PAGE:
On Riot Anniversary, China Closes Tibet to Tourists

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Tibetans protest Hu Jintao's visit to Washington on Jan. 19, 2001.

(REUTERS / Yuri Gripas)

China is closing Tibet to foreign visitors ahead of the three-year anniversary of anti-government protests in western China.

Though travel through Tibet has often required special permission, tourists could arrange tours through select travel agents. Those avenues are now closed, as authorities have asked travel agents to no longer arrange trips through the region and visas are being denied.

(More on TIME.com: See the effects of the Tibetan protests, one year later.)

In 2008, protests erupted in Lhasa on Mar. 14, just a few months before the 2008 Olympic Games in Beijing. Tibetan grievances with the Chinese government flared up and mass protests, along with looting and violence, ensued. While the official figures place twenty-two people killed as a result, reports still remain inconclusive regarding the actual number of people that died during the event.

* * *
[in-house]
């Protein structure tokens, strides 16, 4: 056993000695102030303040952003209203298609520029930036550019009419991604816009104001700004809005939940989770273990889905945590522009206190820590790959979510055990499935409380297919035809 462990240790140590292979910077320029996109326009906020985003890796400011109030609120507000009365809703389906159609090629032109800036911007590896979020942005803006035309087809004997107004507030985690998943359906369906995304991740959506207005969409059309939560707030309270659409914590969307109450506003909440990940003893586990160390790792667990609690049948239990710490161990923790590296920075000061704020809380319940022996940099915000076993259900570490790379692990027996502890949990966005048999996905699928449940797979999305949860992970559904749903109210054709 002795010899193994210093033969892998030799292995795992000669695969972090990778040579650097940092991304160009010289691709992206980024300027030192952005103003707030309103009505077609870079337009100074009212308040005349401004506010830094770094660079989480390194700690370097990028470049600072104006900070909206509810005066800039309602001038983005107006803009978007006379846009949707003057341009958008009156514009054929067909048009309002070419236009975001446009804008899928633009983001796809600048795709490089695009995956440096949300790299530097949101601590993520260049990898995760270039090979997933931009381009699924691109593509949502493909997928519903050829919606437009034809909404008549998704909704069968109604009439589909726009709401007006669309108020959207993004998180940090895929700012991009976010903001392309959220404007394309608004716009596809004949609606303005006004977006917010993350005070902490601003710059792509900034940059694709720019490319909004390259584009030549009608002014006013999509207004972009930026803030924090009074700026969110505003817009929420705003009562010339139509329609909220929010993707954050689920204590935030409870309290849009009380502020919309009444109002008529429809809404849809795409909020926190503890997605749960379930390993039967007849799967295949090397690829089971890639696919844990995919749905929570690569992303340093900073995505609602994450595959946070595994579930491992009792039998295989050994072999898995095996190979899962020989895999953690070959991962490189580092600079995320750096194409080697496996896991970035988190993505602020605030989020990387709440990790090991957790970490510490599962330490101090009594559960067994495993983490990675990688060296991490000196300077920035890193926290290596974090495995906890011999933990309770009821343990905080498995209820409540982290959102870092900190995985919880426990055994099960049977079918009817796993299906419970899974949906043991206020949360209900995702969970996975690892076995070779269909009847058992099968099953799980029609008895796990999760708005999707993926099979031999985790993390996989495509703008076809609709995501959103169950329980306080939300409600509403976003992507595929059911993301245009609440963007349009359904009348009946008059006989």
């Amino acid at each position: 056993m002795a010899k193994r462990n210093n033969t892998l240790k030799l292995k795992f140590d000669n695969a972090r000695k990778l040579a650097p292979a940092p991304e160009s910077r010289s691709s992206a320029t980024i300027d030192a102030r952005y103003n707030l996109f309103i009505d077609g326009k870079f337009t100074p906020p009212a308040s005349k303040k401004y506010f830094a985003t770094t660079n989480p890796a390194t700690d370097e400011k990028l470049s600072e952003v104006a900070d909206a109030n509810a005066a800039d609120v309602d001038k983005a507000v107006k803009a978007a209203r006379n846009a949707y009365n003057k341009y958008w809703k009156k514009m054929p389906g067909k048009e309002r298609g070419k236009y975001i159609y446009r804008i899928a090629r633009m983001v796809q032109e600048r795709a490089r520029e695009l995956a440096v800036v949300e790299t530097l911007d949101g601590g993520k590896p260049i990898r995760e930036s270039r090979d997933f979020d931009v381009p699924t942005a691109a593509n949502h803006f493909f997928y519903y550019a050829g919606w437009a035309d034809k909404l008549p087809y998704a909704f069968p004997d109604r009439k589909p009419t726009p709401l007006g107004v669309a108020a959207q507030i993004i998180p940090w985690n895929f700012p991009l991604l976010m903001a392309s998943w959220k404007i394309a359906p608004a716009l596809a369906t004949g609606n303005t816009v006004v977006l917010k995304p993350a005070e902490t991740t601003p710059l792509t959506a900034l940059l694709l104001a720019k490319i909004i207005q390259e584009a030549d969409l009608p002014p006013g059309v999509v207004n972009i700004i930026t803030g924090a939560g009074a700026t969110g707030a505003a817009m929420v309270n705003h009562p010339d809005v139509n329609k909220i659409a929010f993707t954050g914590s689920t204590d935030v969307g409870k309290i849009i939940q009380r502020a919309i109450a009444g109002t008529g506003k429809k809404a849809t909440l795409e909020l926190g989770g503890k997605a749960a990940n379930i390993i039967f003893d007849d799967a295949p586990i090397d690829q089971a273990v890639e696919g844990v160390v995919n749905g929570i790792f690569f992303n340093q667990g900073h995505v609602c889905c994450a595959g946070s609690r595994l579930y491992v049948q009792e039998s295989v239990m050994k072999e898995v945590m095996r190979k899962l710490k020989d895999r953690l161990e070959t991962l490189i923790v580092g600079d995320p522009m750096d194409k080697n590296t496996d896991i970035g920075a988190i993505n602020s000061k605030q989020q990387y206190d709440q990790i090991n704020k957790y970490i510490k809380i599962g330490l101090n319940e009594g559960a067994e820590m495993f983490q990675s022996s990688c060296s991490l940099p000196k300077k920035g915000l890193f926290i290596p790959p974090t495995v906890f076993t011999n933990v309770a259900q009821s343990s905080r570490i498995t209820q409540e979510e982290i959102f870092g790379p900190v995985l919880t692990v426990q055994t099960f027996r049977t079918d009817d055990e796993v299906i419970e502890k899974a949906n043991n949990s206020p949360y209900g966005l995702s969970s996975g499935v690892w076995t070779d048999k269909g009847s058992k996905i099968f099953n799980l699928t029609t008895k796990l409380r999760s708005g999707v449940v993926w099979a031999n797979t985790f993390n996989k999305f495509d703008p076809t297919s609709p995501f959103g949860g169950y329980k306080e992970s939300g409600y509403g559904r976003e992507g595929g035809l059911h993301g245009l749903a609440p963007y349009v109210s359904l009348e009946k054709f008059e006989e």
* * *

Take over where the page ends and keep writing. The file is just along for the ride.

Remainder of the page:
According to the state-run Xinhua agency, some of the reasons cited for the closure include safety concerns of overcrowding due to the “grand ceremony [commemorating] the 60th anniversary of the peaceful liberation of Tibet” and the “current cold winter weather.”

(More on TIME.com: See the initial report regarding the travel ban.)

Because of the cold, March tends to be low seasons for tourists – and some in the area say the ban’s impact will likely be minimal.  However, the Associated Press mentioned that the ban could last up to three months. (via the Guardian)

(More on TIME.com: See pictures of the uprising in Tibet.)

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